Much tougher and more resilient than the younger volcanic rocks of the Southern Falls, the Northern Falls are accordingly more rugged, with steep terrain as the norm due to severe water and ice erosion. The continuous rise in conjunction with the erosion of water and ice has created deep valleys and significant vertical reliefs comparable to much higher mountain ranges.

Flora –
Among the national park areas of North America, the North Cascades are nearly unsurpassed in their botanical diversity. Extreme variation in rock and soil types, exposure, slope, elevation and rainfall create many different habitats within a relatively small area. About 1,630 species of vascular plants have been identified in the eight different life zones of the park.
Plant life in North Cascades National Park is extremely diverse, reflecting differences in rock and soil types, exposure, slope, elevation, and rainfall. Eight distinctive life zones support thousands of different plant species in the large ecosystem of North Cascades National Park. No other National Park in the United States surpasses North Cascades National Park in the number of plant species recorded. More than 1,627 vascular plant species have been identified, and estimates of non-vascular and fungal species could more than double this number for total plant species in the North Cascades. Some of these plants are threatened or endangered, and changes such as air pollution and global warming could affect their survival. Other threats include invasive non-native plants which are referred to as exotic species. Exotic species are capable of replacing native species and modifying biotic communities. North Cascades National Park resource managers are taking steps to reduce this threat by removing these invasive plants. This can be particularly difficult as these plants use trails, waterways, wind, and roads to colonize the area. Restoring human-modified habitats has been a priority since the park was established in 1968. As a leader in developing revegetation methods in North Cascades National Park, the plant propagation crew has cultivated thousands of native plants from seeds and cuttings. Taken from areas adjacent to damaged sites, these seeds and cuttings are later returned as young plants to restore the park’s campgrounds and trampled areas.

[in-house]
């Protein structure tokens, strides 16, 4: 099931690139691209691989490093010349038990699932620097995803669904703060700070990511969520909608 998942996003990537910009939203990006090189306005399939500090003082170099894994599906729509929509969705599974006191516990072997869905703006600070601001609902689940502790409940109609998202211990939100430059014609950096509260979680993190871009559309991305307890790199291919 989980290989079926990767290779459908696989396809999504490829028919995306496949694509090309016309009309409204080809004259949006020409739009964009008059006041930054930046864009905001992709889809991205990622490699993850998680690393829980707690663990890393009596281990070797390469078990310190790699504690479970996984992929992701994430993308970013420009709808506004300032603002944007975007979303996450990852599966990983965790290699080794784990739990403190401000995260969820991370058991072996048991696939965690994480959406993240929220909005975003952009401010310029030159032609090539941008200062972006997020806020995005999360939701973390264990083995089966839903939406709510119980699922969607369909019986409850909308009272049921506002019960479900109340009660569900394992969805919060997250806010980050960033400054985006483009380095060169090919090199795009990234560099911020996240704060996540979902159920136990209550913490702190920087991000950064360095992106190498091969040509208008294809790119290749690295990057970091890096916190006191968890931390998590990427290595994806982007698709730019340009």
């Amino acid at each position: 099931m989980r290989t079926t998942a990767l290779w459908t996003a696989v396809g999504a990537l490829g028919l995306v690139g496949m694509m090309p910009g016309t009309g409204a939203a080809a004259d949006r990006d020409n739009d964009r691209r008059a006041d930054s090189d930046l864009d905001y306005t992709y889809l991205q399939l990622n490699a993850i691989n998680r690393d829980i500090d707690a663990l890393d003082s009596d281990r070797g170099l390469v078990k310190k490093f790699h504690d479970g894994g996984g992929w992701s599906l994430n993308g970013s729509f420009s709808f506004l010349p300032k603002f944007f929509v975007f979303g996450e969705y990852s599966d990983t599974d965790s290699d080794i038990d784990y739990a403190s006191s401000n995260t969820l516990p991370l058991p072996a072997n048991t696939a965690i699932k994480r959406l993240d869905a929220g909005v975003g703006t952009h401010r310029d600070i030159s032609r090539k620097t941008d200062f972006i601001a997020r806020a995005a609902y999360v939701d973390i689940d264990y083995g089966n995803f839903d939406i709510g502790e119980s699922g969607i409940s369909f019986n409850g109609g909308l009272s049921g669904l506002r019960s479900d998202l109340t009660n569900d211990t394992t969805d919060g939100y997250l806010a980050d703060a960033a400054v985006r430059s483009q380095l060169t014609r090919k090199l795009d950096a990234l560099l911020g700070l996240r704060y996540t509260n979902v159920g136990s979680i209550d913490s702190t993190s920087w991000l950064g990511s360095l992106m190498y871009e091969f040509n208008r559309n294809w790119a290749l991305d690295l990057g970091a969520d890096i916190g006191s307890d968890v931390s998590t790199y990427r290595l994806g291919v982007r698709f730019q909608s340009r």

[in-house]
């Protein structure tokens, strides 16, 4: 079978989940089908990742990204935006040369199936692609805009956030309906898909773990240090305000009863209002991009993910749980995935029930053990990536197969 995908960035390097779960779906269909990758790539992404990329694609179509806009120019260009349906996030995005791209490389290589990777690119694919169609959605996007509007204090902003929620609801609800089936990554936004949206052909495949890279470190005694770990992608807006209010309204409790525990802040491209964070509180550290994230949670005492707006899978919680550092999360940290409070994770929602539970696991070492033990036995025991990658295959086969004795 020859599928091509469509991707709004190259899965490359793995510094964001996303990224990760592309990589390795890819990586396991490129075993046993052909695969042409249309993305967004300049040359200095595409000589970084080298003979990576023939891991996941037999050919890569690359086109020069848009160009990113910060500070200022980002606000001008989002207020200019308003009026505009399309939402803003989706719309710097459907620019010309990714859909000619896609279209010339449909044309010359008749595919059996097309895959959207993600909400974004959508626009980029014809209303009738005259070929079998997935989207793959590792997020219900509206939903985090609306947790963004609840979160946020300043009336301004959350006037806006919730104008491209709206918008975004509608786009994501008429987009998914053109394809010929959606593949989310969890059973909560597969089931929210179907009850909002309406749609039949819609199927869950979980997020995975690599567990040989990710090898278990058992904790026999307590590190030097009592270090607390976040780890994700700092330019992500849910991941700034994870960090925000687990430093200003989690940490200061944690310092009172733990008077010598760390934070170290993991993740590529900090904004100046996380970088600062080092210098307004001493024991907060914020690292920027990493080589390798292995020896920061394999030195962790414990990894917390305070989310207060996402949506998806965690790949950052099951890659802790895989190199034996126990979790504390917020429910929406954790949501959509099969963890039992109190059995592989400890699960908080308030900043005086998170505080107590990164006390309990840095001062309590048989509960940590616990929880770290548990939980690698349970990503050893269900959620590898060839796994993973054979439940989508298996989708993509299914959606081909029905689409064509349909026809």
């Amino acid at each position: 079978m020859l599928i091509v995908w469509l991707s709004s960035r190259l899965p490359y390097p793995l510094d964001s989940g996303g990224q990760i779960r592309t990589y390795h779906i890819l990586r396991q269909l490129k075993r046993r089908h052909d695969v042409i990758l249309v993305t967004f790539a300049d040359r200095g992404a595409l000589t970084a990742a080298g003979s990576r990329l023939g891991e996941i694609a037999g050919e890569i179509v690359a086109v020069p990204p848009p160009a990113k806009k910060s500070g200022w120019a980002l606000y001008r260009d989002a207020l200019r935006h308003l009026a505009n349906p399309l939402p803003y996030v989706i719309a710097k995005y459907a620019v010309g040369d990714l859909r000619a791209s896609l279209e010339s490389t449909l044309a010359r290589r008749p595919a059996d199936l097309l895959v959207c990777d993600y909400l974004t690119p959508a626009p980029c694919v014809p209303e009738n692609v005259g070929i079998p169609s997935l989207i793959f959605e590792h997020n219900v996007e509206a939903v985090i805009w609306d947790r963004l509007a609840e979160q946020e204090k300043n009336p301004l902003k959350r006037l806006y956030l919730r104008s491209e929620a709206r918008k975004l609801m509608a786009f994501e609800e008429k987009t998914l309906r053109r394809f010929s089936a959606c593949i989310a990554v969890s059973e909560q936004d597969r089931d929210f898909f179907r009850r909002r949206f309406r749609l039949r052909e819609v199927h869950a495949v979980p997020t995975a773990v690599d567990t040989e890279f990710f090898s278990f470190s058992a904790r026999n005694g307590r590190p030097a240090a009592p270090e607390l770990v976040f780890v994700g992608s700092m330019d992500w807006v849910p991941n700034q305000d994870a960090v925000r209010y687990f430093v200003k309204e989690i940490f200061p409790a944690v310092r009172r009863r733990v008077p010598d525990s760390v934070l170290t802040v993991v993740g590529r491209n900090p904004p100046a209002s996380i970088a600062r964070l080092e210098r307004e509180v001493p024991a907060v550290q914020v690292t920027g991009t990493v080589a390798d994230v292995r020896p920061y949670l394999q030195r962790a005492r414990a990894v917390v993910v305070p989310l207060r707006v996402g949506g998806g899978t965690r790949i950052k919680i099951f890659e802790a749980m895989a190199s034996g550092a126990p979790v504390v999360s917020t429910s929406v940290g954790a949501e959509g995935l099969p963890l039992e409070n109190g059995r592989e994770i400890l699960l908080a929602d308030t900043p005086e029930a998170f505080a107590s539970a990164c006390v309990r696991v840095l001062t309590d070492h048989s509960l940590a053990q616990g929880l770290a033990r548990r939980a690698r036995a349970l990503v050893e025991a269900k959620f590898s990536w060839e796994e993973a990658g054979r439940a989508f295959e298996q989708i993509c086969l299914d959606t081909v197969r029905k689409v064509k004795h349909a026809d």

Fauna –
The North Falls are one of the most diverse ecosystems on earth. Animals with fins, fur, feathers and scales are all at ease in this dramatic and beautiful setting. Elusive mammals like the gray wolf, fisherman, and wolverine roam the wilderness in small numbers, while Columbia’s more adaptable black-tailed deer, Douglas squirrels, and pikas delight park visitors in abundance. A wide variety of birds breed within the park boundaries, including rare animals such as the bald eagle, osprey, harlequin duck, and a variety of neotropical migrants. Fish and amphibians nestle in clear mountain lakes and streams. Rich forests, rocky slopes, and clean waters teem with invertebrate life, such as butterflies, dragonflies, stone flies, and mayflies. Every creature, regardless of its size, plays an intricate role in North Falls, be it a grizzly bear or a banana slug. North Cascades National Park is home to approximately 75 mammal species in 20 families; about 21 species of reptiles and amphibians representing at least four orders; about 200 bird species in 38 families; at least 28 species of fish; and recent investigations have documented over 500 types of terrestrial insects and about 250 species of aquatic invertebrates.

Guido Bissanti